Editors' note: To close 2011, Palate Press: The online wine magazine will be featuring some of our top stories from the past year. Our sixth piece comes from Lenn Thompson, giving us coverage of the Virginia wine industry's continued growth and the future challenges the state may face.
A modern wine industry that started with a handful of estates in the late 1970s has exploded to nearly 200 wineries covering every corner of the state, including six AVAs. According to the Virginia Wine Board, the state ranks fifth in the country in wine grape production, and produces more than 500,000 cases of wine per year. Clearly Virginia is already a player in the East Coast wine community, but can it go further?
“The last thing people associate New Jersey with is fine wine, mostly because of negative pop culture images,” says Jim Quarella, owner and winemaker at Bellview Winery, less than an hour west of Atlantic City, adding “Most people think that New Jersey is all gangsters, trash, smells funny, etc. They've only ever experienced maybe Newark or the New Jersey Turnpike. They rarely view us as the Garden State and see how beautiful it is, down here in the rural areas.”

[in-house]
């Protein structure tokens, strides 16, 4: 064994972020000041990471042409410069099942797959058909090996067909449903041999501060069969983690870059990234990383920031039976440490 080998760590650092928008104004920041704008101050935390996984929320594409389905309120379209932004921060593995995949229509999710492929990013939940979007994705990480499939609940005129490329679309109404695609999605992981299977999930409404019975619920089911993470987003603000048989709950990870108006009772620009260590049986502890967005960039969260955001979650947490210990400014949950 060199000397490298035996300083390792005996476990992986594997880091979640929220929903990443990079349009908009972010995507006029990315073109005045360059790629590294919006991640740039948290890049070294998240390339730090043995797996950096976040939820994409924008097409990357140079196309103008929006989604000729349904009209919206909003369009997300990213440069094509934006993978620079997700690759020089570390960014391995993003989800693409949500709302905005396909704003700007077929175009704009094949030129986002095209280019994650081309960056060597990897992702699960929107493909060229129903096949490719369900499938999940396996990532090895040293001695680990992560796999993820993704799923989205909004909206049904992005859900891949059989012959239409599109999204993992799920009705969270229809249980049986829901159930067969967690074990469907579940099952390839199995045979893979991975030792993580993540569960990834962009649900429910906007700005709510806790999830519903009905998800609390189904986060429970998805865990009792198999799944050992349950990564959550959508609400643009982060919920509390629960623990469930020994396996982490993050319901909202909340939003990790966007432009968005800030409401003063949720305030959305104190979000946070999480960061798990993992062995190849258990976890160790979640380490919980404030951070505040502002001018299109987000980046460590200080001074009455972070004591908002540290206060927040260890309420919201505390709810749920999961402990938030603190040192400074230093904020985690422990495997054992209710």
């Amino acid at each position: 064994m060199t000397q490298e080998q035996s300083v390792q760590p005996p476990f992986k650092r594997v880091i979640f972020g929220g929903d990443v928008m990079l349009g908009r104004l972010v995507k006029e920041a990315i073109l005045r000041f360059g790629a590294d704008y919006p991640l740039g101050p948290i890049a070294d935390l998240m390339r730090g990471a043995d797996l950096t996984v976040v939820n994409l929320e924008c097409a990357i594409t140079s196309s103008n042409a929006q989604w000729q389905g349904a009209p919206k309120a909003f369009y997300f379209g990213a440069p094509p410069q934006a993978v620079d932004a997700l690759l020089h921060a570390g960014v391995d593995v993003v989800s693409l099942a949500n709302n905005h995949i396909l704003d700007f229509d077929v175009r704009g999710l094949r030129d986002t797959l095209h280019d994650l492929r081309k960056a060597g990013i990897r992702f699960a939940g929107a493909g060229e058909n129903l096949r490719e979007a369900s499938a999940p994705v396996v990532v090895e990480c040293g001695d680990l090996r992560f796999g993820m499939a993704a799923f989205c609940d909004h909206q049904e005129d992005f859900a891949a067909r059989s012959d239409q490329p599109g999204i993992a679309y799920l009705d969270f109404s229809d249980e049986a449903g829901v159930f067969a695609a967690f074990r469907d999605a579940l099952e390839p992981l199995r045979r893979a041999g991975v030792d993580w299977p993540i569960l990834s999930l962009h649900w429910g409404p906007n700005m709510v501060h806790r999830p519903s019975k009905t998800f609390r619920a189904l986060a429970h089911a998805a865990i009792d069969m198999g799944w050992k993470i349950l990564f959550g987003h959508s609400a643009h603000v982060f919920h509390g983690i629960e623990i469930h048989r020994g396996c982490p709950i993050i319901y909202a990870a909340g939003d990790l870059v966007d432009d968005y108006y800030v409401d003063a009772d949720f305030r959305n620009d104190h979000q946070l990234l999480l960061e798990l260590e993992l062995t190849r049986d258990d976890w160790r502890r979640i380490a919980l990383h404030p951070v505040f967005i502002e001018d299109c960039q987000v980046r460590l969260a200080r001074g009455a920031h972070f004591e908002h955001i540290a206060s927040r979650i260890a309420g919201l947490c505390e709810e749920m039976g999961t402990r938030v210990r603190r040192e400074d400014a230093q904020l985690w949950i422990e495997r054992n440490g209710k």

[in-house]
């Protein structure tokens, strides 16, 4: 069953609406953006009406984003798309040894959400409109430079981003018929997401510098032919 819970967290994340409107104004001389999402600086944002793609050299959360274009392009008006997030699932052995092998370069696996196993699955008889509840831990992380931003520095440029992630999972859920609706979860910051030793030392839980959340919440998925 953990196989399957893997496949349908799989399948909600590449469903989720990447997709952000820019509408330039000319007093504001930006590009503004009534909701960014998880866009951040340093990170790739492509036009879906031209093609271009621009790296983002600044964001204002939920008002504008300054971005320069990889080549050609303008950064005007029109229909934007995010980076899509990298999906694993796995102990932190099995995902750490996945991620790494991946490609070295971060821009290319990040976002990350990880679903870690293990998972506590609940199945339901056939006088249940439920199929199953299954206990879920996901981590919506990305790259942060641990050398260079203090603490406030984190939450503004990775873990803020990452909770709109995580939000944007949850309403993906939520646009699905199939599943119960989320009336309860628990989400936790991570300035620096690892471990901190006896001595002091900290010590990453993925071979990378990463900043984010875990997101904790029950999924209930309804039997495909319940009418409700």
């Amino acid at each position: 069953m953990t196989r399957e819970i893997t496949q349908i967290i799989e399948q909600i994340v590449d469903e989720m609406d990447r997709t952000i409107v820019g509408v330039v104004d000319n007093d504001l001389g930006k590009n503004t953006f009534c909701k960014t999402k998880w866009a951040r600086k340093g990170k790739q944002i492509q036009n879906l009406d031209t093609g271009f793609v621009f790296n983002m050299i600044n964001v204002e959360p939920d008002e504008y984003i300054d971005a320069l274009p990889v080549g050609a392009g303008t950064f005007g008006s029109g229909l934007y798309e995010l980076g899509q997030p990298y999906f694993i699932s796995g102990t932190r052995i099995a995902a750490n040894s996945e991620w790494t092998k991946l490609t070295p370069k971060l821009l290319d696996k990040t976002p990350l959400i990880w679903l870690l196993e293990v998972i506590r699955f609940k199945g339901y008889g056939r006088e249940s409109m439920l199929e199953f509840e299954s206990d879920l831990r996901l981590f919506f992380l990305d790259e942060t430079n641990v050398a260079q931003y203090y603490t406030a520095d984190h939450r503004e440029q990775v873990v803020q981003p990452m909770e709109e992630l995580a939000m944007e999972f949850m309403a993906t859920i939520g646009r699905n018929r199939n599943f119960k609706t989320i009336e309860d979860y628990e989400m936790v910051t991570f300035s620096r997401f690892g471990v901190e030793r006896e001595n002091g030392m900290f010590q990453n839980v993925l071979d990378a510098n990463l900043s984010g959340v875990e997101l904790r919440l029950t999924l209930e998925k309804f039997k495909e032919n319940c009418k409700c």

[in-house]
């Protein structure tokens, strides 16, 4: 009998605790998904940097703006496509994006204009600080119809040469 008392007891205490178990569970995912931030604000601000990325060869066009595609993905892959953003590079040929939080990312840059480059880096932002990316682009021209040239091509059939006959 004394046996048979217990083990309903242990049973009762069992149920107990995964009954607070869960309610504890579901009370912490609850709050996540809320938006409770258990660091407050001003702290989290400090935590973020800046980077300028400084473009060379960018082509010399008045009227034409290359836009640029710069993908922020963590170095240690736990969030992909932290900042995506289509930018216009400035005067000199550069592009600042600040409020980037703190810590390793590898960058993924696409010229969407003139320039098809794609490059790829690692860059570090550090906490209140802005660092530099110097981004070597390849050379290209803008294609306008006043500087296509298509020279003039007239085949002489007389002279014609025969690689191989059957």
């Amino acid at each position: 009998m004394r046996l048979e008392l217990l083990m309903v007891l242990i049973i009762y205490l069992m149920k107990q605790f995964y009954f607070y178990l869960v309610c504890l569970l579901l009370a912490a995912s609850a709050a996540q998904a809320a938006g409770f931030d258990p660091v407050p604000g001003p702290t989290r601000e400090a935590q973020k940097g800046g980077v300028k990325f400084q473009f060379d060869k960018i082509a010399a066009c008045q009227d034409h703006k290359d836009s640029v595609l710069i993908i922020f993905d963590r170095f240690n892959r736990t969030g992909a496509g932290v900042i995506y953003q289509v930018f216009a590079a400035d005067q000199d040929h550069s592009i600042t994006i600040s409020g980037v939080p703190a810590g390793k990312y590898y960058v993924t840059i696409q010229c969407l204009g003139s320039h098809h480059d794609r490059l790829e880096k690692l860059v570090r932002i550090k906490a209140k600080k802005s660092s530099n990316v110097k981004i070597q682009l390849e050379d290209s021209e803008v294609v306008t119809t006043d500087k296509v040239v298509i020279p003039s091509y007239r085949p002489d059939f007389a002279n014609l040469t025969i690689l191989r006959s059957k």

This warm-vintage Cabernet Franc brings all of the spice, earth and herbal notes franc fanatics crave—everything from black tea to bay leaf to dried oregano to black pepper—with ripe, medium-intensity tannins, well-incorporated oak and just a bit of acidity on the finish to improve the balance.
Blended with 8% Syrah, 4% Cabernet Franc and 3% Petit Verdot (in addition to the Cabernet), this is fairly straightforward with currant and blackberry fruit and subtle earthy spice. The oak is a bit overt on the finish, which is also a bit short, but overall this is a solid Cab from a lesser-known region.
In the May 2006 issue of Wine Spectator Mitch Frank penned “New York Rising”, a story identifying New York as “America’s next great wine region” adding that “New York was once known for industrial bulk wine production, but passionate vintners, most working from small wineries, have dramatically improved the quality of the state's wines.